Sonnet 43 By Elizabeth Barrett Browning Nick, Andhika and Aaron

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Text of Sonnet 43 By Elizabeth Barrett Browning Nick, Andhika and Aaron

Sonnet 43 By Elizabeth Barrett Browning

Sonnet 43By Elizabeth Barrett BrowningNick, Andhika and Aaron.

Elizabeth BrowningElizabeth Barrett BrowningBorn(1806-03-06)6 March 1806Kelloe, Durham, England Died29 June 1861(1861-06-29) (aged 55)Florence, Italy

Sonnet 43 How do I love thee? Let me count the ways. I love thee to the depth and breadth and height My soul can reach, when feeling out of sight For the ends of being and ideal grace. I love thee to the level of every day's Most quiet need, by sun and candle-light. I love thee freely, as men strive for right. I love thee purely, as they turn from praise. I love thee with the passion put to use In my old griefs, and with my childhood's faith. I love thee with a love I seemed to lose With my lost saints. I love thee with the breath, Smiles, tears, of all my life; and, if God choose, I shall but love thee better after death.

SummaryShe is trying to describe the abstract feeling of love by measuring how much her love means to her. She also expresses all the different ways of loving someone and she tells us about her thoughts around her beloved. The tone of the poem is deep, in a loving way.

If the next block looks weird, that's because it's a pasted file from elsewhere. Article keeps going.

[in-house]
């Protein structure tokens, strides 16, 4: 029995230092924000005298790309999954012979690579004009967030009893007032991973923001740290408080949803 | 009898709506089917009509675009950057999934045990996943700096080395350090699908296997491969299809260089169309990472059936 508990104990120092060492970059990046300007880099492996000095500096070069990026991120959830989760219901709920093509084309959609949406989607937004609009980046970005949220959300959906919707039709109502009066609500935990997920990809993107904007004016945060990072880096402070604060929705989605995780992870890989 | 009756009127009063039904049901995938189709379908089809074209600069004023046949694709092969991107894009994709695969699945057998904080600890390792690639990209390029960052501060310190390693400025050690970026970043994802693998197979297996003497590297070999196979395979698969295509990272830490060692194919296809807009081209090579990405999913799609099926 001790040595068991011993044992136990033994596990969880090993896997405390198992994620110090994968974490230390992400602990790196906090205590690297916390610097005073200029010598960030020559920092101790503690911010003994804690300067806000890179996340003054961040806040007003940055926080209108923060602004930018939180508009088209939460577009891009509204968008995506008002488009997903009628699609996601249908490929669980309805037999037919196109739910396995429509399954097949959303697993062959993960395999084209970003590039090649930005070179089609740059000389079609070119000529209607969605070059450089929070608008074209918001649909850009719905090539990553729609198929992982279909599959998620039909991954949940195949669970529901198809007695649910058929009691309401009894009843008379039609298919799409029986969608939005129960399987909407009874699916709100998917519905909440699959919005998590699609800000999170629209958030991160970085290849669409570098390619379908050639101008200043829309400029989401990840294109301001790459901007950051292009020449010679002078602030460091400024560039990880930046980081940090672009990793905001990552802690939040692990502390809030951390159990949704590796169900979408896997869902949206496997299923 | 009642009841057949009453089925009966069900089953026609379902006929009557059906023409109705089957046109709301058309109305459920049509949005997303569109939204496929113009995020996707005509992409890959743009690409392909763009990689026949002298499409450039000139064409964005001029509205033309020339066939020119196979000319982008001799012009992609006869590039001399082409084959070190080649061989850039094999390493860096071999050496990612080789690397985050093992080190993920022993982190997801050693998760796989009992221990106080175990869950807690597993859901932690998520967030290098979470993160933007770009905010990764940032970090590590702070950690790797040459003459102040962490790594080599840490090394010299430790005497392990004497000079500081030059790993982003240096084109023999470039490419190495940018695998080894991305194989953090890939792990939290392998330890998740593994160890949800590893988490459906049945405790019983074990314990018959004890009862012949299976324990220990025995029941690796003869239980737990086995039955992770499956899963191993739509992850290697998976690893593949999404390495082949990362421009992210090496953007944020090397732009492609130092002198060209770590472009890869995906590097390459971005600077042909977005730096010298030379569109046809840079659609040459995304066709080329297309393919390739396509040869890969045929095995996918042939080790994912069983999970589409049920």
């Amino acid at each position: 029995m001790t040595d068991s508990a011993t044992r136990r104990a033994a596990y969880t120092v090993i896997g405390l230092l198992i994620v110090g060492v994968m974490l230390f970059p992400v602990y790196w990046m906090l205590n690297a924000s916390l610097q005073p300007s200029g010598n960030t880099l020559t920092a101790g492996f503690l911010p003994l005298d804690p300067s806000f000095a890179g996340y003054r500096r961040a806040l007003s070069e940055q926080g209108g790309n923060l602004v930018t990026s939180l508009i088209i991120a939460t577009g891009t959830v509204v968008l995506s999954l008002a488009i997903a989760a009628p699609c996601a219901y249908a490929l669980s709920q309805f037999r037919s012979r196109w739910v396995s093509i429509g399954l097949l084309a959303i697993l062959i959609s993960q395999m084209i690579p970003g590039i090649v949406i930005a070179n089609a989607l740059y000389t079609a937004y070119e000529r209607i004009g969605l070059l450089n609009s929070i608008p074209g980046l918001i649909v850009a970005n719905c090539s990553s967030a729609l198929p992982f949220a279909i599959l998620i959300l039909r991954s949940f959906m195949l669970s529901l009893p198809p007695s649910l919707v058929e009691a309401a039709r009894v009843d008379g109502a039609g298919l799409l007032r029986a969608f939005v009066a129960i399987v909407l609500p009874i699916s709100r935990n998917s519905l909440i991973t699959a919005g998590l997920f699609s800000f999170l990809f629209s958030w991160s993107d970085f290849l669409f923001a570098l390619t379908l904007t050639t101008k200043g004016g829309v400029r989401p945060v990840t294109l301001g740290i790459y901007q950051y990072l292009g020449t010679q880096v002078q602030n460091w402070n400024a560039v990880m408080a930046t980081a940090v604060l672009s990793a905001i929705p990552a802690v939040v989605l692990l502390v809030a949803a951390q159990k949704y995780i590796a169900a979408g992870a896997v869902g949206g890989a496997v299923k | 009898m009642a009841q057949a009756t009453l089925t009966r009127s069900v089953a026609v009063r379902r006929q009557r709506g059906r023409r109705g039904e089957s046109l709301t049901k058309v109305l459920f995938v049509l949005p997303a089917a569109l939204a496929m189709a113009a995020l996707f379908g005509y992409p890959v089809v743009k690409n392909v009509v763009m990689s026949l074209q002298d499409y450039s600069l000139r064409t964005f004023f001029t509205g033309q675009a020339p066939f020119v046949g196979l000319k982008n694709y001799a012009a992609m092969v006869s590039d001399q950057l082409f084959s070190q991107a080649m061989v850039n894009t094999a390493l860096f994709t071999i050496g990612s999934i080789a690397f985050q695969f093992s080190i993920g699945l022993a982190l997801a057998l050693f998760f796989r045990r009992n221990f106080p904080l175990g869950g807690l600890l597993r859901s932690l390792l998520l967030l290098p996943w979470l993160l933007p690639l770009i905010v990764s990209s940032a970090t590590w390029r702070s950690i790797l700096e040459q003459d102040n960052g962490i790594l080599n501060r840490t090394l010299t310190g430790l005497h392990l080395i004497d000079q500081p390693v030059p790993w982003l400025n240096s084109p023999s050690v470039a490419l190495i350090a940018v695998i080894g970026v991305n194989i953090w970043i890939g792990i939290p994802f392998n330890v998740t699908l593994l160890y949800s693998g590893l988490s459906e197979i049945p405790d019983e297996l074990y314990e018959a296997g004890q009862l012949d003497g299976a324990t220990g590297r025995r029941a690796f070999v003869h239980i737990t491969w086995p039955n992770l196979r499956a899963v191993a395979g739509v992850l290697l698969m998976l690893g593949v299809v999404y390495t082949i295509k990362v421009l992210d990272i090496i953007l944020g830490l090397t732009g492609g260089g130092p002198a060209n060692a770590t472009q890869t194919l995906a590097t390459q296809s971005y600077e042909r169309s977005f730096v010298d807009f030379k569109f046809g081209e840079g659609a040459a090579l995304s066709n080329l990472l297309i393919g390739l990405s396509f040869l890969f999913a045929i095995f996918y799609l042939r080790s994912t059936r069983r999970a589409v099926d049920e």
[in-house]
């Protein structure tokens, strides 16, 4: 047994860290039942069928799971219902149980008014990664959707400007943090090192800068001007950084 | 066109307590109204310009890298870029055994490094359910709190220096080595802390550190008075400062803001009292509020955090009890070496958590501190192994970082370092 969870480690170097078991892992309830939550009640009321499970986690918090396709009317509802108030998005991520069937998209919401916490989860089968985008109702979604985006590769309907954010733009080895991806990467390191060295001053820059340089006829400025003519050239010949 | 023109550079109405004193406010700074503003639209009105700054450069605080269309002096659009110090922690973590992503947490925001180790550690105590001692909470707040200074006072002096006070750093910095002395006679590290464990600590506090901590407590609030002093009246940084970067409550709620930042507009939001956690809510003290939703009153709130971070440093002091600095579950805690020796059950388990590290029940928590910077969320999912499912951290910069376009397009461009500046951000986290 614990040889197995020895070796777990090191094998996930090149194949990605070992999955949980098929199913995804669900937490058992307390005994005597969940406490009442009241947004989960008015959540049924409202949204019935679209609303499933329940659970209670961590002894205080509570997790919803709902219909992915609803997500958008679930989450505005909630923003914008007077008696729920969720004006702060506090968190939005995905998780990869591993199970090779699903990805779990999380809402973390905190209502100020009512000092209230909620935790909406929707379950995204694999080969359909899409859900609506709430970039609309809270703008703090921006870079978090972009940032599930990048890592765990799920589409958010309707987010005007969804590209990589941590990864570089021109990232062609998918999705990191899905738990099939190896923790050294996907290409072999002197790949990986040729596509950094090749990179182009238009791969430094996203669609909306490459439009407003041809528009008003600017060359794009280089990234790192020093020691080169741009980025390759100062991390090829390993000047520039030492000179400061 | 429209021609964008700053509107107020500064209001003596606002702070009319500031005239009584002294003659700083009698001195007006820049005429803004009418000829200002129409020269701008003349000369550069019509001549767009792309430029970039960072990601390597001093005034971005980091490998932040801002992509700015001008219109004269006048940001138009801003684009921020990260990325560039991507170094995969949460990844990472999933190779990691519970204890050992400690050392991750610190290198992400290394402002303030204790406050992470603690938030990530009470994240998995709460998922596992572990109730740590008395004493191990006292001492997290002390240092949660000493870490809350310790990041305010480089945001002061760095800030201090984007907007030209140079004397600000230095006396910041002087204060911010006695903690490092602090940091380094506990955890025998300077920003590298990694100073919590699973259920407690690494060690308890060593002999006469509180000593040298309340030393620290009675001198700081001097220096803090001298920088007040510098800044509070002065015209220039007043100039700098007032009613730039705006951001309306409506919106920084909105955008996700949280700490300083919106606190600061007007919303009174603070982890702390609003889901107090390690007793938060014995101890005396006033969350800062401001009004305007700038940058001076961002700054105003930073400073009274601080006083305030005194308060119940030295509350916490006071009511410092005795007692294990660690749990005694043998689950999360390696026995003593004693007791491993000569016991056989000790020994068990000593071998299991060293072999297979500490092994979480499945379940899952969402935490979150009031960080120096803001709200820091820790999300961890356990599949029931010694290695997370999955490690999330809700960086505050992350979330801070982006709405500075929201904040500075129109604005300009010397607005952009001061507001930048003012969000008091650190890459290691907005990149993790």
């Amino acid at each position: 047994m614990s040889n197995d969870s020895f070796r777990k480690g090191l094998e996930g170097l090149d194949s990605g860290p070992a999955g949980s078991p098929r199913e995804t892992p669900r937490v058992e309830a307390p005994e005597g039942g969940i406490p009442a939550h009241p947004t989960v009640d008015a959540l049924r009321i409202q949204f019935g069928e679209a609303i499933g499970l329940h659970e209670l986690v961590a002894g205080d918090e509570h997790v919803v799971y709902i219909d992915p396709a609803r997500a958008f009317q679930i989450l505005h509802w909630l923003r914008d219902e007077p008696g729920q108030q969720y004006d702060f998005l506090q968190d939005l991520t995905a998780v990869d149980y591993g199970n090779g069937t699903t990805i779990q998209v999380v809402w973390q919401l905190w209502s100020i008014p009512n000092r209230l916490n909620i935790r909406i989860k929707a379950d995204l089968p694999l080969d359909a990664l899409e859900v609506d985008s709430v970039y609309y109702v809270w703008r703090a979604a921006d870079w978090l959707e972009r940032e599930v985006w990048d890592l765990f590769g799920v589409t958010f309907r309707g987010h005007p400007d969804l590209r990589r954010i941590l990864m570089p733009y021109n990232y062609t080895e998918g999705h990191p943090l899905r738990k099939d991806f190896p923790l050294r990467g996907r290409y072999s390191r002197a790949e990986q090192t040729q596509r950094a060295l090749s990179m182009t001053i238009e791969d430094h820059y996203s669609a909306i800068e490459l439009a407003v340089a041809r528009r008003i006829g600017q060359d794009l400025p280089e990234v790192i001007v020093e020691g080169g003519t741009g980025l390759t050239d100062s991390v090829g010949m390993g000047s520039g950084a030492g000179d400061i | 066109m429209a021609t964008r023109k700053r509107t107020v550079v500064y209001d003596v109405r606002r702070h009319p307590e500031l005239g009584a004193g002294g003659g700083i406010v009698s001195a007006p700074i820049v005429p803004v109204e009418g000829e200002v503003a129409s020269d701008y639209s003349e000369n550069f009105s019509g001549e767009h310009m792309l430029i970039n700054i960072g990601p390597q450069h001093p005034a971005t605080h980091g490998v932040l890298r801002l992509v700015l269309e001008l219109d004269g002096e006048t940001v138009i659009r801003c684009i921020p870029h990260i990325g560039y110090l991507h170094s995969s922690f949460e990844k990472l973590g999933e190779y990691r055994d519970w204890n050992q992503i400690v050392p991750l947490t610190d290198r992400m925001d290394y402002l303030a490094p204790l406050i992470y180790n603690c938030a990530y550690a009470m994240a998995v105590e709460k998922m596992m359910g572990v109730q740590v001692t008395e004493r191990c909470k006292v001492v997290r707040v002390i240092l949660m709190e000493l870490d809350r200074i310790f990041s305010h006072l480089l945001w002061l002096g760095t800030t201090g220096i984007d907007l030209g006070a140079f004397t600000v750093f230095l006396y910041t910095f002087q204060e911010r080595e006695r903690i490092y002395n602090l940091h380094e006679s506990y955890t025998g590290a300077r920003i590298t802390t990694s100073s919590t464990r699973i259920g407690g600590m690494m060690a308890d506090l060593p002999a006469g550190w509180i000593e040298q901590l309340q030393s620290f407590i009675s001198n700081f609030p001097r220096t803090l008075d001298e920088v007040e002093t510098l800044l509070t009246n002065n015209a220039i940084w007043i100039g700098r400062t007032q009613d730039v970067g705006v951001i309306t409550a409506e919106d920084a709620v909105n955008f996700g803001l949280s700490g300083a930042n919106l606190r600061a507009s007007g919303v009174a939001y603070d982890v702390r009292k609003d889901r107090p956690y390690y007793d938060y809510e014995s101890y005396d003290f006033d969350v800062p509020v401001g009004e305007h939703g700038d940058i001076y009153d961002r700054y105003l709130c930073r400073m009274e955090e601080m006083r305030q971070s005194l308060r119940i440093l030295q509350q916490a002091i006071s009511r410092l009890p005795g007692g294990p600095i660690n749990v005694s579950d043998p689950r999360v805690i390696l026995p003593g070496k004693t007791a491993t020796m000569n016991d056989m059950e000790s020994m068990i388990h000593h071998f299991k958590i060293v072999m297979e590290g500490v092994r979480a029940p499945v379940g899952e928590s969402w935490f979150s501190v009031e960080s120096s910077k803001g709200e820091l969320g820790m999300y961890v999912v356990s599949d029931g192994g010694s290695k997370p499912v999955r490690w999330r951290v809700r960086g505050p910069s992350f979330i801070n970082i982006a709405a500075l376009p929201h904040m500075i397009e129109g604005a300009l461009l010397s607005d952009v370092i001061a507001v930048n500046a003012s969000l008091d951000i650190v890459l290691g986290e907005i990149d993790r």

Literary Devices usedThe dominant figure of speech in the poem isanaphora: the use ofI love theein eight lines andI shall but love theein the final line. This repetition builds rhythm while reinforcing the theme. (Anaphora) It is a type of expression whose reference depends on another referential element. E.g., in the sentence 'Sally preferred the company of herself', 'herself' is an anaphoric expression in that it is coreferential with the expression in subject positionAlliterationthee,the (Lines 1, 2, 5, 9, 12).thee, they (Line 8)soul,sight (Line 3)love,level (Line 5)quiet,candle-light (Line 6)freely, strive, Right (Line 7)purely,Praise (Line 8)passion,put (Line 9)my,my (Line 10)love,love (Line 11)With,with (Line 12)lost,love (Line 12)but,better (Line 14)

These repetitions build rhythm while reinforcing the theme.

Significance of the poemThee -Refers to the poets husband, Robert BrowningWhen . . . Grace: -when my soul feels its way into the spiritual realm (out of sight) -to find the goal of being alive and living uprightlyBy sun and candlelight -refers to night and day

Significance of the poemFreely: she loves him willinglyand just as intensely as men who fight for freedompurely: she loves him genuinely, without desire for praise.with . . . saints: with a childlike fervor for saints and holiness that Iseemed to lose when I grew older.Smiles . . . life: their love is perhaps too sentimentalI shall love the better after death this implies that their love is eternal, never ending